What is less convincing is H.s attempt to load all of this onto the singular event of the "affliction in Asia," despite the abundance of evidence within 2Corinthians itself of Paul’s chronic and on-going illnesses and afflictions, even to the point of death (see especially the plural, thlipseis in 6:4, and en thanatois pollakis in 11:23, as well as the hardship catalogues generally). Taking the event mentioned in 2Cor 1:8 as the watershed in Pauline thinking on suffering in relation to Christ also cannot meet the test which H. knows it must: to show that there is no evidence of this kind of affliction or its concomitant salutary understanding of suffering in prior letters. While H. several times tries to defuse the difficult prior instance of another tribulation in Asia mentioned in 1Cor 15:32, he never mentions the even more difficult evidence in that same letter, in 1Cor 4:9, where Paul wrote that he supposed that God had made a show of the apostles as "last men," as "those under a death sentence" (epithanatoi; compare LSJ, 633, second entry: "sick to death"). This passage seems quite clearly to contradict H.s contention: "When he wrote 1Corinthians, therefore, Paul still shared the general supposition of his contemporaries that suffering is a purely negative experience ... If we now compare what Paul says on the subject in 2Corinthians ­ possibly only a few months later, but after the traumatic experience described at the outset ­ the contrast is startling" [31]). One wonders if it is not somewhat arbitrary to insist, as H. does, that the tribulations mentioned in 1Cor 15:32 and the element in the peristasis catalogue of 2Cor 11:23 ("at death’s door many times") should not be taken literally, but 1:8 should be (see 112, and 101 n. 32, where H. in fairness grants "if this [en thanatois pollakis] is to be taken literally ... it is clearly fatal to my whole argument"). But these passages show that the singular event and momentous break ­ through emphases of H.s argument are overstated.

A further exegetical consideration against H.s thesis involves the connection between suffering and renewal, H.s governing theme and the source of his title. This is based upon H.s interpretation of the powerful passage 2Cor 4:7 f., which focuses especially on vv. 10 and 16. Paul’s stunning idea in v. 10, that the believer carries around the nekrosis, "the dying," of Jesus, is indeed the locus of his particularly Christocentric view of suffering, but this concept, in and of itself, is not substantially different from what we see in Galatians (which even H. agrees probably pre-dates 2Corinthians [116]). While H. tries to answer this objection by saying that when he wrote Gal 6:17 ("I bear on my body the marks of Jesus") Paul was still thinking of "the external signs of suffering" not "the deep internalization of suffering we find in 2Corinthians 4" (116), surely Gal 2:19-20 suggests otherwise, for, having been "co-crucified with Christ," Paul believed, "Christ lives in me" (certainly an internal reality!). H.s constructive claim further depends upon 2Cor 4:16 and Paul’s term anakainousthai, "to be renewed," but his exegesis here is not quite exact. He takes the verse as though it indicated a logical cause and effect relation between the two clauses (see 63), but the grammatical construction is a concession (ei kai). Paul’s defense is not to say that his sufferings bring about (or even will bring about) his renewal, but instead to concede the devastation of his body which his opponents make much of, while countering that it is what is inside ("the treasure") at that same moment in spite of the affliction that really testifies to God’s favor and calling. H. also does not address the fact that both verbs in this sentence are in the present tense, not the past, as would be expected if this were a reference to the unique revelatory illness of 1:8. Instead, the present tense here indicates on-going and continuing experiences of internal renewal despite external bodily corruption.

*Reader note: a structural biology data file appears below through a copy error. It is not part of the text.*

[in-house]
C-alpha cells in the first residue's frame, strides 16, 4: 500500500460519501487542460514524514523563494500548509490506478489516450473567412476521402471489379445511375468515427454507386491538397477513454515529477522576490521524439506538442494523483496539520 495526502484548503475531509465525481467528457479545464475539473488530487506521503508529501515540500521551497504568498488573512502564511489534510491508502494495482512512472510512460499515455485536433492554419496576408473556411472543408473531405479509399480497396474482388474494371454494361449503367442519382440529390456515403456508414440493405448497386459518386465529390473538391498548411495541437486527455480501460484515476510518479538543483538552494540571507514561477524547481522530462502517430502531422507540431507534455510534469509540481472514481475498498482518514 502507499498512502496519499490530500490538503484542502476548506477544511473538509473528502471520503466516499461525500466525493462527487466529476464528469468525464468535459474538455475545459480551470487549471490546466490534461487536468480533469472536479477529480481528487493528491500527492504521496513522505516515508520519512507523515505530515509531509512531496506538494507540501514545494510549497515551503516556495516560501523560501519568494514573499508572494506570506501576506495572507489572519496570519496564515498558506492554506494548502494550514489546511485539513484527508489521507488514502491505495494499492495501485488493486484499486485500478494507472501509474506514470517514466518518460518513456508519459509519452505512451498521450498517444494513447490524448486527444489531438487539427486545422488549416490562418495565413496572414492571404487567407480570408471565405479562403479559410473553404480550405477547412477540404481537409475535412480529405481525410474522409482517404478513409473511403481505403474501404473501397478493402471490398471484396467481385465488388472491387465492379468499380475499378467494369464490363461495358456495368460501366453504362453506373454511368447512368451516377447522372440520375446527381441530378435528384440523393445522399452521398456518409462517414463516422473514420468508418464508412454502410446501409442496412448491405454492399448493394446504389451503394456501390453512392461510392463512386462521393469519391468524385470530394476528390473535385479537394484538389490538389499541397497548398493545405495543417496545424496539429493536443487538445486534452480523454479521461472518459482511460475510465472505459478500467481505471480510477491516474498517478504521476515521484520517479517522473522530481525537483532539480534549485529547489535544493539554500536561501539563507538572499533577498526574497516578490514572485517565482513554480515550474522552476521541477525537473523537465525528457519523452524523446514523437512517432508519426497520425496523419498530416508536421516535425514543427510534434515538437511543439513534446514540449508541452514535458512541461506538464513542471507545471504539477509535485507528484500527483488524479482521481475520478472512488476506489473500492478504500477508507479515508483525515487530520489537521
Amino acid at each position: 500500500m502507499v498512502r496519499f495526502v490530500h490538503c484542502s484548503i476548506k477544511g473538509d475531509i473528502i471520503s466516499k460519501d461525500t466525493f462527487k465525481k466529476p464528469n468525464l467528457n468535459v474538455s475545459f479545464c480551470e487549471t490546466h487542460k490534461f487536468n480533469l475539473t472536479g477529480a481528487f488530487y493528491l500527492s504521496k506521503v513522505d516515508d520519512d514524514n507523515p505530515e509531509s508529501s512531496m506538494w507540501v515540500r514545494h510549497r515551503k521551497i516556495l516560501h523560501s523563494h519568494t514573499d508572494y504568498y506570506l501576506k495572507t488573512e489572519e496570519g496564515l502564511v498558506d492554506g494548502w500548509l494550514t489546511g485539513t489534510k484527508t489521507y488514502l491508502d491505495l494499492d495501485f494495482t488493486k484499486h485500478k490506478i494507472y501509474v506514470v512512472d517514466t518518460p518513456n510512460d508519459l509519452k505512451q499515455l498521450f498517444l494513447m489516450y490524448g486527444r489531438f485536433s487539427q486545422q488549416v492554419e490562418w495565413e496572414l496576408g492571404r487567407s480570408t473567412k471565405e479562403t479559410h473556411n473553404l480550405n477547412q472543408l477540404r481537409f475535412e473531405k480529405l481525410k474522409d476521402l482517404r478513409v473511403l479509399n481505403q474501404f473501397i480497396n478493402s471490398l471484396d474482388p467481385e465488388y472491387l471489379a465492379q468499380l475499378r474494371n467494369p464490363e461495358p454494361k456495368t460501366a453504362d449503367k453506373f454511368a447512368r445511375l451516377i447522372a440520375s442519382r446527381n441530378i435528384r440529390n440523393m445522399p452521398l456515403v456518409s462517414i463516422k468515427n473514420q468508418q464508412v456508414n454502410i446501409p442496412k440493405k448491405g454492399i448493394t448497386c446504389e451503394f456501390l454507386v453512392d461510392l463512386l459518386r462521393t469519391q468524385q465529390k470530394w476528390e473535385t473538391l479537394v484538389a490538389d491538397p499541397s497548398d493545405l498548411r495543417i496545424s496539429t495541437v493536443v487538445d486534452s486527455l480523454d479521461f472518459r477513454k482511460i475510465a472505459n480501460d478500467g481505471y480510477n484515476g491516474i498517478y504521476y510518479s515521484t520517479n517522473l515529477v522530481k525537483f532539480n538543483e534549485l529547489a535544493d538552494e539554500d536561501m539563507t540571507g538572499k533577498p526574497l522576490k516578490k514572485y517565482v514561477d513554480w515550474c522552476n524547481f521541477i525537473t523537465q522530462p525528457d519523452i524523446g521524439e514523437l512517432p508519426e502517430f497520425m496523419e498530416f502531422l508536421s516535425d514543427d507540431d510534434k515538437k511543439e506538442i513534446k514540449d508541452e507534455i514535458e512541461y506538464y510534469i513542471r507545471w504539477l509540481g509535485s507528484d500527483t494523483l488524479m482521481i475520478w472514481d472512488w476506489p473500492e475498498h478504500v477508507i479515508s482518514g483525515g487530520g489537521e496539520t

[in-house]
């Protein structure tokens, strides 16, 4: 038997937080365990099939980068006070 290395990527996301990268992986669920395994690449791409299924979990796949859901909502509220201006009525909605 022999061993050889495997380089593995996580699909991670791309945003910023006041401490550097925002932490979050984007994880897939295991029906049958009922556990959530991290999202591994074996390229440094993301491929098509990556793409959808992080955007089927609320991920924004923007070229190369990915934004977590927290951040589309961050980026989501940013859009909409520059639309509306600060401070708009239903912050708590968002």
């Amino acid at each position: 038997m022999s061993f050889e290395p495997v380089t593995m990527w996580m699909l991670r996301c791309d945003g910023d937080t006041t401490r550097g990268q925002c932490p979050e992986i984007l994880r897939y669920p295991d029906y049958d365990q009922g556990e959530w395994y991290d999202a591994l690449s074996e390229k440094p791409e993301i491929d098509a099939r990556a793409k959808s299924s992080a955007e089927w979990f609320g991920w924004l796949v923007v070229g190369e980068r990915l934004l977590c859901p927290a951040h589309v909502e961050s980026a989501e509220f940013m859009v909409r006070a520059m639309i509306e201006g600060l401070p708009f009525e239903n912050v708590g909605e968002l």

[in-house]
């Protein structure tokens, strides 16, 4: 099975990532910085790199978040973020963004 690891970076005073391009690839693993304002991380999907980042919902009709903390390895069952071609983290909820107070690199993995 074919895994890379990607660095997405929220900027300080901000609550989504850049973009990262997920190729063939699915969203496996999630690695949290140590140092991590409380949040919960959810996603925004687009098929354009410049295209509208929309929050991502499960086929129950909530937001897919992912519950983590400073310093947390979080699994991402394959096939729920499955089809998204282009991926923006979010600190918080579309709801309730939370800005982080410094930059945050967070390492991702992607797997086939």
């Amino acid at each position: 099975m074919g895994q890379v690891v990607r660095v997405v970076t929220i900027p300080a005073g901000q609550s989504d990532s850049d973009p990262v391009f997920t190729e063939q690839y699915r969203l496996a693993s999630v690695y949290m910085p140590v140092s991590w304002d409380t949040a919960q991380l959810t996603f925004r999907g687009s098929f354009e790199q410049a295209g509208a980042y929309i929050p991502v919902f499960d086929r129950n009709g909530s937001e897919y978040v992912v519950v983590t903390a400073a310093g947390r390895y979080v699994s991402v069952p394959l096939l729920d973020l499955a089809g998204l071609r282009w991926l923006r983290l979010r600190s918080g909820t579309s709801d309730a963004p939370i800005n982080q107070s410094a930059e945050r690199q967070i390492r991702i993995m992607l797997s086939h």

Was Paul’s view of suffering and renewal in 2Corinthians a completely revolutionary concept ­ either for him or for religious thought generally? A strength of H.s book is his insightful portrayal of Paul as a man who thought and prayed with the Psalms, which H. demonstrates quite convincingly exegetically. But H.s model of Pauline theological discovery is in my view inadequate: "Up to a certain point this experience could be integrated into his traditional Jewish spirituality and expressed in the familiar language of the psalms. But for Paul it had gone considerably beyond that point and precipitated a crisis for which a new language and new spiritual resources were necessary" (20). But surely the post-conversion Paul did not turn beyond the psalms only when they failed him, but always and everywhere saw all things though christologically-hued lenses (in this respect H.s analysis is structurally analogous to Luther’s view of Paul and the Law which has been so forcefully challenged in the latter half of this century, and as such is vulnerable to the same criticisms). To the second half of the question ­ was Paul’s "major discovery" of renewal through suffering unique in ancient thought, "and possibly in the history of religious thought" (129) ­ one can dispute H.s way of presenting the options. In his view, no one before Paul thought of suffering as "of positive value in itself" (129 and passim), but rather as "evil in itself" (129). On these grounds H. regards the Stoics and Jewish martyrdom traditions as providing assorted ways of coping with a necessarily and obviously "negative" phenomenon, or "evil". But perhaps the very naming of suffering as either "positive" or "negative" is a way of slicing the pie which is foreign to ancient Mediterranean persons, who regarded sufferings simply as "what is". Seen in that way, Paul’s manner of reckoning with sufferings is unique, not because it regards them as "positive," but simply because it is, like the rest of his thought, Christocentric (i. e., he participates in the sufferings of Christ). This less rigid definition of the issue allows also for the places where Paul echoes and incorporates both Stoic elements (e.g., the peristasis catalogues) and Jewish ways of accounting for suffering (such as the sacrificial language of Phil 2:17; cf. Rom 3:25; 1Cor 5:7) into his Christocentric worldview, rather than having to maintain that Paul struck out on a completely unprecedented ground of religious reflection.